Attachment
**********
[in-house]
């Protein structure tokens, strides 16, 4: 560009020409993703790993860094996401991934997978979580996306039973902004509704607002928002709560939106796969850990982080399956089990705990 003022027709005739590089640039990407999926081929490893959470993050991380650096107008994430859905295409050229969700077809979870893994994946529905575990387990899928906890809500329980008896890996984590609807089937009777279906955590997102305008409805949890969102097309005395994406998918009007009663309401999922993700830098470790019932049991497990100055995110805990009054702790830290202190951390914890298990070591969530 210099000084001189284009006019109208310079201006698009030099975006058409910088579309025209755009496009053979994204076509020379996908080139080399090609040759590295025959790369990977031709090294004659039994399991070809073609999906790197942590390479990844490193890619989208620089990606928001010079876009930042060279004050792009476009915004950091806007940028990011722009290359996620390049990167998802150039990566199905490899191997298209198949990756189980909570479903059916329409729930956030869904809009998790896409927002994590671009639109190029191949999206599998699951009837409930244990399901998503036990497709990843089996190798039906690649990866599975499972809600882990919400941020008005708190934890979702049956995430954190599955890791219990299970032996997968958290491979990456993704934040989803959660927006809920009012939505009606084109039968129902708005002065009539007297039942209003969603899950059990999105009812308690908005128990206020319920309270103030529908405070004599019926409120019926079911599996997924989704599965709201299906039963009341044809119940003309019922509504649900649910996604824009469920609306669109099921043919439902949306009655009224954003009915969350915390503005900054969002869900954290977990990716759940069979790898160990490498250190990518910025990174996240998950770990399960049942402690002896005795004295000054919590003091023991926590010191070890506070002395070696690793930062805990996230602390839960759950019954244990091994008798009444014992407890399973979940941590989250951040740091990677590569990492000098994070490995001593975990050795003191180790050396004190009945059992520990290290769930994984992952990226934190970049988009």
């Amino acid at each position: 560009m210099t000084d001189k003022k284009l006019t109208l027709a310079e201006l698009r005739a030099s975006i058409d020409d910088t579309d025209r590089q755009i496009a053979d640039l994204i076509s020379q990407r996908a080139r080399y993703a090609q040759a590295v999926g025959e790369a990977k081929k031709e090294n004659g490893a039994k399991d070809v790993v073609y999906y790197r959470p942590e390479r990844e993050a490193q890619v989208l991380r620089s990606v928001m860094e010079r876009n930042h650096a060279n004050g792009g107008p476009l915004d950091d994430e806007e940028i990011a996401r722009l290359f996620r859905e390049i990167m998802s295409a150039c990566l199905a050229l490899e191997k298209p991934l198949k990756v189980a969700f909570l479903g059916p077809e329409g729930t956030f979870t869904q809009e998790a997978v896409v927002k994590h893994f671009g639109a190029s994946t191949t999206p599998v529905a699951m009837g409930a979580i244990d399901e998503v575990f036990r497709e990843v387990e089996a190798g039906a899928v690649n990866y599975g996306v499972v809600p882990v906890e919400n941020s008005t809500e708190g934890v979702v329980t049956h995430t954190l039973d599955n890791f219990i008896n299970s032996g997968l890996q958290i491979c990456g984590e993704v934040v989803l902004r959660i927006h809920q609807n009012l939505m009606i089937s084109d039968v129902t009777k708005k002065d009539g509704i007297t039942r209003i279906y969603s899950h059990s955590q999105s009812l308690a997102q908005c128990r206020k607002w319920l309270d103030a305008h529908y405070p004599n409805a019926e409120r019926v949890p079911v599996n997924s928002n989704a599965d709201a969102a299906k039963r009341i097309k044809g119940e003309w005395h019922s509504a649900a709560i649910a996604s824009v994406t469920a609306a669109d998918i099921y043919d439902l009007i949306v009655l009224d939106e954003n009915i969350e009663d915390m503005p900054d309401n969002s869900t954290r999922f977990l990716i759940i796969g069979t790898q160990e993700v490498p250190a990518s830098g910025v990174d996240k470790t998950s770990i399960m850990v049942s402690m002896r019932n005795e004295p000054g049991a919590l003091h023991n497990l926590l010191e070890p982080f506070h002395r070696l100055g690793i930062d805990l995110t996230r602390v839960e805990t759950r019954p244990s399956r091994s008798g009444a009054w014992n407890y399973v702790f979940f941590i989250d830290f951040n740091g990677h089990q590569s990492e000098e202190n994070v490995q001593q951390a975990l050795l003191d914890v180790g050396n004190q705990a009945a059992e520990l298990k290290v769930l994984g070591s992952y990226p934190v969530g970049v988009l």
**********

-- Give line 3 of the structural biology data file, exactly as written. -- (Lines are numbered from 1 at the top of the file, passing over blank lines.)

């Amino acid at each position: 560009m210099t000084d001189k003022k284009l006019t109208l027709a310079e201006l698009r005739a030099s975006i058409d020409d910088t579309d025209r590089q755009i496009a053979d640039l994204i076509s020379q990407r996908a080139r080399y993703a090609q040759a590295v999926g025959e790369a990977k081929k031709e090294n004659g490893a039994k399991d070809v790993v073609y999906y790197r959470p942590e390479r990844e993050a490193q890619v989208l991380r620089s990606v928001m860094e010079r876009n930042h650096a060279n004050g792009g107008p476009l915004d950091d994430e806007e940028i990011a996401r722009l290359f996620r859905e390049i990167m998802s295409a150039c990566l199905a050229l490899e191997k298209p991934l198949k990756v189980a969700f909570l479903g059916p077809e329409g729930t956030f979870t869904q809009e998790a997978v896409v927002k994590h893994f671009g639109a190029s994946t191949t999206p599998v529905a699951m009837g409930a979580i244990d399901e998503v575990f036990r497709e990843v387990e089996a190798g039906a899928v690649n990866y599975g996306v499972v809600p882990v906890e919400n941020s008005t809500e708190g934890v979702v329980t049956h995430t954190l039973d599955n890791f219990i008896n299970s032996g997968l890996q958290i491979c990456g984590e993704v934040v989803l902004r959660i927006h809920q609807n009012l939505m009606i089937s084109d039968v129902t009777k708005k002065d009539g509704i007297t039942r209003i279906y969603s899950h059990s955590q999105s009812l308690a997102q908005c128990r206020k607002w319920l309270d103030a305008h529908y405070p004599n409805a019926e409120r019926v949890p079911v599996n997924s928002n989704a599965d709201a969102a299906k039963r009341i097309k044809g119940e003309w005395h019922s509504a649900a709560i649910a996604s824009v994406t469920a609306a669109d998918i099921y043919d439902l009007i949306v009655l009224d939106e954003n009915i969350e009663d915390m503005p900054d309401n969002s869900t954290r999922f977990l990716i759940i796969g069979t790898q160990e993700v490498p250190a990518s830098g910025v990174d996240k470790t998950s770990i399960m850990v049942s402690m002896r019932n005795e004295p000054g049991a919590l003091h023991n497990l926590l010191e070890p982080f506070h002395r070696l100055g690793i930062d805990l995110t996230r602390v839960e805990t759950r019954p244990s399956r091994s008798g009444a009054w014992n407890y399973v702790f979940f941590i989250d830290f951040n740091g990677h089990q590569s990492e000098e202190n994070v490995q001593q951390a975990l050795l003191d914890v180790g050396n004190q705990a009945a059992e520990l298990k290290v769930l994984g070591s992952y990226p934190v969530g970049v988009l």